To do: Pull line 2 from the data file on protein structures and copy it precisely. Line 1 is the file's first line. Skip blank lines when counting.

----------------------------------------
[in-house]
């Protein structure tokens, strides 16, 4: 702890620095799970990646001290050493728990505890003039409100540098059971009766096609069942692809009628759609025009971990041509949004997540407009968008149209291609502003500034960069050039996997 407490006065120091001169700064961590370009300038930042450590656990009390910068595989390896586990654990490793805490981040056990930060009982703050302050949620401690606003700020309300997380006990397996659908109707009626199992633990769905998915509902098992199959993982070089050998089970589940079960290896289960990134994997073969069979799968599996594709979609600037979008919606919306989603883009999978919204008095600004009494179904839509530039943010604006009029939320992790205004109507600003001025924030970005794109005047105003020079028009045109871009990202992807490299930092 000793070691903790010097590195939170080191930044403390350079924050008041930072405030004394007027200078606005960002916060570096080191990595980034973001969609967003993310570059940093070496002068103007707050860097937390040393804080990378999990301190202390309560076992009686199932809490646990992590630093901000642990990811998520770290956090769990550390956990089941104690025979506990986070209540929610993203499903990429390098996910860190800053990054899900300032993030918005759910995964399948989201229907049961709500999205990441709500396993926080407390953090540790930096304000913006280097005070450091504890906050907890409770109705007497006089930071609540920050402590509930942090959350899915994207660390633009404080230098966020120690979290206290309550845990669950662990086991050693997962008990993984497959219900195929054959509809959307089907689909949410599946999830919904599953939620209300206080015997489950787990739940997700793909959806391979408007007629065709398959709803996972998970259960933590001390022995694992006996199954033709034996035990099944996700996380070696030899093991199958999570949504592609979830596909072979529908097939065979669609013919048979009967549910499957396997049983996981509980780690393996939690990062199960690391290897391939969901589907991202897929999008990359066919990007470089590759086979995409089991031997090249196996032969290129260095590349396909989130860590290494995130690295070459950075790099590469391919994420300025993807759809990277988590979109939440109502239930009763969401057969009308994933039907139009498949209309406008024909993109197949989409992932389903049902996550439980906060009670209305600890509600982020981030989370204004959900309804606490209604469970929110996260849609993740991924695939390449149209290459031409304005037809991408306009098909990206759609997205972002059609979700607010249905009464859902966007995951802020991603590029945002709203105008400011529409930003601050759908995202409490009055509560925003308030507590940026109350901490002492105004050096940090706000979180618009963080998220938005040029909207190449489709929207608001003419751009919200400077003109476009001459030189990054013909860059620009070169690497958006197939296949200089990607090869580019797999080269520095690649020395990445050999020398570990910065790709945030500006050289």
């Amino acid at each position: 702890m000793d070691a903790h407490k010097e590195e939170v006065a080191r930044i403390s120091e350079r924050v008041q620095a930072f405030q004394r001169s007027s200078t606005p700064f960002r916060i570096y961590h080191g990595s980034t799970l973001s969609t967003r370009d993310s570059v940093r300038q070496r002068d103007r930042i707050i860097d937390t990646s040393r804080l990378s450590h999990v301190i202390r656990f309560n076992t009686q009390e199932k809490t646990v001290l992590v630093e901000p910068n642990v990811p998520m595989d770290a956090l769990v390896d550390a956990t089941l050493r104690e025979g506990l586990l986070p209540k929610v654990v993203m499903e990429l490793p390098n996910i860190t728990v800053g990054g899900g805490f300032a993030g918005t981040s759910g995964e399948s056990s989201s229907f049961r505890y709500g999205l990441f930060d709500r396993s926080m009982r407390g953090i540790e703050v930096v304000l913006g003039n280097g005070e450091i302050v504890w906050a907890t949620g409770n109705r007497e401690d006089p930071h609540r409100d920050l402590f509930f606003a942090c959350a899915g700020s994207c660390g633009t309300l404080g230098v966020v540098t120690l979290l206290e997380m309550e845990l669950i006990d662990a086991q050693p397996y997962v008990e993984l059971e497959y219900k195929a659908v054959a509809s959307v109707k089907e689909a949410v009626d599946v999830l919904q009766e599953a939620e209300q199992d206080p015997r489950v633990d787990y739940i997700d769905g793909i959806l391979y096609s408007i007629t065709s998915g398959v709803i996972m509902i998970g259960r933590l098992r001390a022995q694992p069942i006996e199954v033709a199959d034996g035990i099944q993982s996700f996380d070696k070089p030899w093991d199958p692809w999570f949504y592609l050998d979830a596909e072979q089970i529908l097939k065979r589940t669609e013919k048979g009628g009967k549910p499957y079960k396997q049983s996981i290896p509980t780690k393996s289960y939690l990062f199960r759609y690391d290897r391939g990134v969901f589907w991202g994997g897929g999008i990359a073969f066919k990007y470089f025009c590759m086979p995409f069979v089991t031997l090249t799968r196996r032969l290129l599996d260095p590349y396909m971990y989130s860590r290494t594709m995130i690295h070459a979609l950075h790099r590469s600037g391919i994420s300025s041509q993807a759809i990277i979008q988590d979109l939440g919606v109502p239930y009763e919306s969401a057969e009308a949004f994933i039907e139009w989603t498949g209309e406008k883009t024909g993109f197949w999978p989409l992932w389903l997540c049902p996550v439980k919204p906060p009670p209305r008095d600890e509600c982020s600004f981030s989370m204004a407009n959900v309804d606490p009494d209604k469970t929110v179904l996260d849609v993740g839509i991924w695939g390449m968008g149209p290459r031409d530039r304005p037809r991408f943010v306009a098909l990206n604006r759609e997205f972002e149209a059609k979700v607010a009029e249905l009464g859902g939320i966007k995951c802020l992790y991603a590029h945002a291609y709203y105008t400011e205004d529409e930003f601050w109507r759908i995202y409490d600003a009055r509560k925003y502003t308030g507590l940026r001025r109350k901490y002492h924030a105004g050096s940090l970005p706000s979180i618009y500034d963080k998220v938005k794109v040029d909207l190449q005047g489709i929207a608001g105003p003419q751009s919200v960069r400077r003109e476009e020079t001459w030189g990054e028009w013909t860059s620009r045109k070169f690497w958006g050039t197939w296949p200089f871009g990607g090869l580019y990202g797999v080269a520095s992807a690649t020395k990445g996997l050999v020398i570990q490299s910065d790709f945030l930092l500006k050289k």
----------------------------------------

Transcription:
């Protein structure tokens, strides 16, 4: 702890620095799970990646001290050493728990505890003039409100540098059971009766096609069942692809009628759609025009971990041509949004997540407009968008149209291609502003500034960069050039996997 407490006065120091001169700064961590370009300038930042450590656990009390910068595989390896586990654990490793805490981040056990930060009982703050302050949620401690606003700020309300997380006990397996659908109707009626199992633990769905998915509902098992199959993982070089050998089970589940079960290896289960990134994997073969069979799968599996594709979609600037979008919606919306989603883009999978919204008095600004009494179904839509530039943010604006009029939320992790205004109507600003001025924030970005794109005047105003020079028009045109871009990202992807490299930092 000793070691903790010097590195939170080191930044403390350079924050008041930072405030004394007027200078606005960002916060570096080191990595980034973001969609967003993310570059940093070496002068103007707050860097937390040393804080990378999990301190202390309560076992009686199932809490646990992590630093901000642990990811998520770290956090769990550390956990089941104690025979506990986070209540929610993203499903990429390098996910860190800053990054899900300032993030918005759910995964399948989201229907049961709500999205990441709500396993926080407390953090540790930096304000913006280097005070450091504890906050907890409770109705007497006089930071609540920050402590509930942090959350899915994207660390633009404080230098966020120690979290206290309550845990669950662990086991050693997962008990993984497959219900195929054959509809959307089907689909949410599946999830919904599953939620209300206080015997489950787990739940997700793909959806391979408007007629065709398959709803996972998970259960933590001390022995694992006996199954033709034996035990099944996700996380070696030899093991199958999570949504592609979830596909072979529908097939065979669609013919048979009967549910499957396997049983996981509980780690393996939690990062199960690391290897391939969901589907991202897929999008990359066919990007470089590759086979995409089991031997090249196996032969290129260095590349396909989130860590290494995130690295070459950075790099590469391919994420300025993807759809990277988590979109939440109502239930009763969401057969009308994933039907139009498949209309406008024909993109197949989409992932389903049902996550439980906060009670209305600890509600982020981030989370204004959900309804606490209604469970929110996260849609993740991924695939390449149209290459031409304005037809991408306009098909990206759609997205972002059609979700607010249905009464859902966007995951802020991603590029945002709203105008400011529409930003601050759908995202409490009055509560925003308030507590940026109350901490002492105004050096940090706000979180618009963080998220938005040029909207190449489709929207608001003419751009919200400077003109476009001459030189990054013909860059620009070169690497958006197939296949200089990607090869580019797999080269520095690649020395990445050999020398570990910065790709945030500006050289």